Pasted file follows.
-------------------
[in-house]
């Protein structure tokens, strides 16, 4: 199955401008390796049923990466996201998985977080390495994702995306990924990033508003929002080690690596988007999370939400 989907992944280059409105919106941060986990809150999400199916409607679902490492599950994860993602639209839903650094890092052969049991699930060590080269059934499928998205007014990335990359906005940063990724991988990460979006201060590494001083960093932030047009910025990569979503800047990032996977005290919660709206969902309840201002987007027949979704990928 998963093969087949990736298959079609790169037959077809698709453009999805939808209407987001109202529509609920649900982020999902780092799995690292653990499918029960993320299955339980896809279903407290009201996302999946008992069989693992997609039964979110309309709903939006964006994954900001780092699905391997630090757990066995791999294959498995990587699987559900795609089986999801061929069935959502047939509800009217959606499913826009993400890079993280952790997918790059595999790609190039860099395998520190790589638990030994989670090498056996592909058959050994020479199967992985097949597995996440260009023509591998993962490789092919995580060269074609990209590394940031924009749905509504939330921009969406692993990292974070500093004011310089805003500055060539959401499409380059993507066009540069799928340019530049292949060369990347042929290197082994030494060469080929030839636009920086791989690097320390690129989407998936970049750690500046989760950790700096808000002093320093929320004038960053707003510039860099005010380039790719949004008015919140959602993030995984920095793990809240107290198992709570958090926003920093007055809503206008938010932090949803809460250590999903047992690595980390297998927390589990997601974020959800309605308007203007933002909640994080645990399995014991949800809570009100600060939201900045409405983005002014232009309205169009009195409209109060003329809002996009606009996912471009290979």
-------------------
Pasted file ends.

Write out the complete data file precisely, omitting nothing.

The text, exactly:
[in-house]
């Protein structure tokens, strides 16, 4: 199955401008390796049923990466996201998985977080390495994702995306990924990033508003929002080690690596988007999370939400 989907992944280059409105919106941060986990809150999400199916409607679902490492599950994860993602639209839903650094890092052969049991699930060590080269059934499928998205007014990335990359906005940063990724991988990460979006201060590494001083960093932030047009910025990569979503800047990032996977005290919660709206969902309840201002987007027949979704990928 998963093969087949990736298959079609790169037959077809698709453009999805939808209407987001109202529509609920649900982020999902780092799995690292653990499918029960993320299955339980896809279903407290009201996302999946008992069989693992997609039964979110309309709903939006964006994954900001780092699905391997630090757990066995791999294959498995990587699987559900795609089986999801061929069935959502047939509800009217959606499913826009993400890079993280952790997918790059595999790609190039860099395998520190790589638990030994989670090498056996592909058959050994020479199967992985097949597995996440260009023509591998993962490789092919995580060269074609990209590394940031924009749905509504939330921009969406692993990292974070500093004011310089805003500055060539959401499409380059993507066009540069799928340019530049292949060369990347042929290197082994030494060469080929030839636009920086791989690097320390690129989407998936970049750690500046989760950790700096808000002093320093929320004038960053707003510039860099005010380039790719949004008015919140959602993030995984920095793990809240107290198992709570958090926003920093007055809503206008938010932090949803809460250590999903047992690595980390297998927390589990997601974020959800309605308007203007933002909640994080645990399995014991949800809570009100600060939201900045409405983005002014232009309205169009009195409209109060003329809002996009606009996912471009290979």